The Washington Post

CHART | Tracking sequester impacts


The sequester took effect on March 1, forcing federal agencies to reduce spending by a combined $85 billion by the end of the fiscal year.

The Post has produced a graphic that compares the projected sequester impacts with the impacts that have occurred to date. View the chart here.

Democratic lawmakers and the Obama administration warned that the budget slashing would have dire impacts on everything from schools and airport-security to military readiness and the economy, but conservatives argued that most of that talk amounted to hype and exaggeration.

The short-term funding plan Congress passed last week locked in the sequester cuts while shifting funds within some agencies to help them absorb the reductions.

(Pete Marovich/Bloomberg) (Pete Marovich/Bloomberg)

So far, the sequester has shown up in limited ways, for instance in the form of furlough notices, hiring freezes, reduced overtime, the closing of contract air-traffic control towers, and the release of detained immigrants.

Over the next several months, the cost-trimming is expected to materialize more as agencies gradually implement their full plans for cost saving.

We’ll continue to track quantifiable impacts of the cuts and update the graphic over time. Be sure to check back with us from time to time, and feel free to share how the sequester has affected your life by writing to the e-mail addresses below.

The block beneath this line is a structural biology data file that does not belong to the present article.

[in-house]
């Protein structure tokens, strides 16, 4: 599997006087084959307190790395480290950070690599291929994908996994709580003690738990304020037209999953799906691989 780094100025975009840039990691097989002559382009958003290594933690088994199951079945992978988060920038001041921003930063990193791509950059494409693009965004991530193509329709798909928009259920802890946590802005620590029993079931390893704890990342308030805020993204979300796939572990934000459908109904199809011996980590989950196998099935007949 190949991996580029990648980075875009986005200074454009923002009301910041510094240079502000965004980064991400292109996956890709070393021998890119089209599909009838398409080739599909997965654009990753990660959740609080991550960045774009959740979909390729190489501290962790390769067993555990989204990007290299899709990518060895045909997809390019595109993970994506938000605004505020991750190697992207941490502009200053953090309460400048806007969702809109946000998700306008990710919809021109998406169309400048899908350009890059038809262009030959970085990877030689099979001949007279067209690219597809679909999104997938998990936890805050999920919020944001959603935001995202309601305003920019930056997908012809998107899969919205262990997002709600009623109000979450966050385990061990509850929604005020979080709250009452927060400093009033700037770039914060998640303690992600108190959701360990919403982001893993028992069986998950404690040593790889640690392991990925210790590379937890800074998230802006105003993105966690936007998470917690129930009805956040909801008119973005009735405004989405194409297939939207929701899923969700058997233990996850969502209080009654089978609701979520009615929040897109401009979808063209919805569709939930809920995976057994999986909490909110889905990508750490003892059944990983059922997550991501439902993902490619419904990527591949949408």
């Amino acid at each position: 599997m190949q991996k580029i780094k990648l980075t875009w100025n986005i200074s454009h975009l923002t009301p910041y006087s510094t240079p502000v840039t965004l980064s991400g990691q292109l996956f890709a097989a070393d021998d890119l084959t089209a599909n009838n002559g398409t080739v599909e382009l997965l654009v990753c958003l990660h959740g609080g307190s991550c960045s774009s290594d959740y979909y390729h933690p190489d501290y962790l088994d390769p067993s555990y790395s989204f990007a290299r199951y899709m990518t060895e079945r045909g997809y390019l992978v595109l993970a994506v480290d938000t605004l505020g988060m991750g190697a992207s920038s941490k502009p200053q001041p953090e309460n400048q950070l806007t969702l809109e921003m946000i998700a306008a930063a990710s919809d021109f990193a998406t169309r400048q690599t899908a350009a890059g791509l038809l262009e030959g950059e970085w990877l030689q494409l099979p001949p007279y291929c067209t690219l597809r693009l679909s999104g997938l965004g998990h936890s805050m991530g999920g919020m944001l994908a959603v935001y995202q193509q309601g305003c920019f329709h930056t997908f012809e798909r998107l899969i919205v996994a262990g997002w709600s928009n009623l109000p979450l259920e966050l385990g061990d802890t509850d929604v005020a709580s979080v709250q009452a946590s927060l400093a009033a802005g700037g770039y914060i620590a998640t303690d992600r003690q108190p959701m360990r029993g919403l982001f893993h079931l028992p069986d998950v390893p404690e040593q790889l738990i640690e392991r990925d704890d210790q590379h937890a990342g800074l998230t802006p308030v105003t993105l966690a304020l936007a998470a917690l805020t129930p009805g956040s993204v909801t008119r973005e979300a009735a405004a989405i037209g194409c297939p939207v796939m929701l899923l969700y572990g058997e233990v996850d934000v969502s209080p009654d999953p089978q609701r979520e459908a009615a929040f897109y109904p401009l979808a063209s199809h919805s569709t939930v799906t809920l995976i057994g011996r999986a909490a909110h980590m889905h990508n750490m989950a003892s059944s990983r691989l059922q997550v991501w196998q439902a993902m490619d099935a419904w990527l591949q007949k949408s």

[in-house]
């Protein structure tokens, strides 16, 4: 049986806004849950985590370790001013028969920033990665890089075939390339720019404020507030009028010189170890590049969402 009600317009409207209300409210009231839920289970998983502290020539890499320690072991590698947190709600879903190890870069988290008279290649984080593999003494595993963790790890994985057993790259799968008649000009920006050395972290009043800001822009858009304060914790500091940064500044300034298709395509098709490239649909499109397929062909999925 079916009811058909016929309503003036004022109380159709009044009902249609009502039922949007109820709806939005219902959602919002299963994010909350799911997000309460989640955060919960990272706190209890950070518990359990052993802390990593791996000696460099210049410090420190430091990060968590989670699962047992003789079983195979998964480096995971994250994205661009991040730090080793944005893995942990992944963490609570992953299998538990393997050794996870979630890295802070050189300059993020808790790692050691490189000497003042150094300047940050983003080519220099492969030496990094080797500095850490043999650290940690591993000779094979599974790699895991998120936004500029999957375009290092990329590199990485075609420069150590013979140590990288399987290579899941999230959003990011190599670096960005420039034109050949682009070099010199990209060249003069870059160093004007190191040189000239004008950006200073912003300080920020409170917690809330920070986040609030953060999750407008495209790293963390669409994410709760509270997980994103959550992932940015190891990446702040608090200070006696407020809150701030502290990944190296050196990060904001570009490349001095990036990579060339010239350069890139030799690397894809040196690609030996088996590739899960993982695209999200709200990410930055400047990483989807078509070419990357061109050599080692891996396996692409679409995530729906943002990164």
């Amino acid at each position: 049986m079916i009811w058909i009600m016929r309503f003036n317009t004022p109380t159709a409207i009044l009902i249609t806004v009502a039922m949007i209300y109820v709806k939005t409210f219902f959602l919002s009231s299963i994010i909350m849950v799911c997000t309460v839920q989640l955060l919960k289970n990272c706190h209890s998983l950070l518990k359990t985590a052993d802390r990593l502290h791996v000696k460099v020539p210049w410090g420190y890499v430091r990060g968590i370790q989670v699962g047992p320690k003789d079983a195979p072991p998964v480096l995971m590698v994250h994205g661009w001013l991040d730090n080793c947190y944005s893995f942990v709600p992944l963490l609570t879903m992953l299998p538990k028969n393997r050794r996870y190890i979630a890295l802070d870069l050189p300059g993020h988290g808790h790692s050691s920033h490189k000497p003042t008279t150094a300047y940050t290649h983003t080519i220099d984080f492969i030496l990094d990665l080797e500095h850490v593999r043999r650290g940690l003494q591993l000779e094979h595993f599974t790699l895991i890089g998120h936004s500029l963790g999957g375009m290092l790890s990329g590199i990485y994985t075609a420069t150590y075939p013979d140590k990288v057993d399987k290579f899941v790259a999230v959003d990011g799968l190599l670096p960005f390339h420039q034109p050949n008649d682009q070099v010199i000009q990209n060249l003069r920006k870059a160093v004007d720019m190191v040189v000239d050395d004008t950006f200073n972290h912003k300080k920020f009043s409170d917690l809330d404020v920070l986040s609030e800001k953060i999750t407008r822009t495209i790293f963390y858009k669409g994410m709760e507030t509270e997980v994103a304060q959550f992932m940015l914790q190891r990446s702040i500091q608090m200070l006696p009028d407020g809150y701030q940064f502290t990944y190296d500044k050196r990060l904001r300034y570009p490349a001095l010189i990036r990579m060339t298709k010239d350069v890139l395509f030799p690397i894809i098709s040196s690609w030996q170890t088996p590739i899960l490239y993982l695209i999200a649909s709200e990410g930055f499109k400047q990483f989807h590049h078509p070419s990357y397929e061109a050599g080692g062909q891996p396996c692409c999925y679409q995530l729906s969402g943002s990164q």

For more federal news, visit The Federal Eye, The Fed Page and Post Politics.

To connect with Josh Hicks, follow his Twitter feed, subscribe to his Facebook page or e-mail

E-mail with news tips and other suggestions.

Josh Hicks covers Maryland politics and government. He previously anchored the Post’s Federal Eye blog, focusing on federal accountability and workforce issues.

The Freddie Gray case

Please provide a valid email address.

You’re all set!

Campaign 2016 Email Updates

Please provide a valid email address.

You’re all set!

Get Zika news by email

Please provide a valid email address.

You’re all set!
Show Comments
The Democrats debate Thursday. Get caught up on the race.
The big questions after New Hampshire, from The Post's Dan Balz
Can Bernie Sanders cut into Hillary Clinton's strength in the minority community and turn his challenge into a genuine threat? And can any of the Republicans consolidate anti-Trump sentiment in the party in time to stop the billionaire developer and reality-TV star, whose unorthodox, nationalistic campaign has shaken the foundations of American politics?
Clinton in New Hampshire: 2008 vs. 2015
Hillary Clinton did about as well in N.H. this year as she did in 2008, percentage-wise. In the state's main counties, Clinton performed on average only about two percentage points worse than she did eight years ago (according to vote totals as of Wednesday morning) -- and in five of the 10 counties, she did as well or better.
Upcoming debates
Feb. 11: Democratic debate

on PBS, in Wisconsin

Feb 13: GOP debate

on CBS News, in South Carolina

Feb. 25: GOP debate

on CNN, in Houston, Texas

Campaign 2016
Where the race stands

To keep reading, please enter your email address.

You’ll also receive from The Washington Post:
  • A free 6-week digital subscription
  • Our daily newsletter in your inbox

Please enter a valid email address

I have read and agree to the Terms of Service and Privacy Policy.

Please indicate agreement.

Thank you.

Check your inbox. We’ve sent an email explaining how to set up an account and activate your free digital subscription.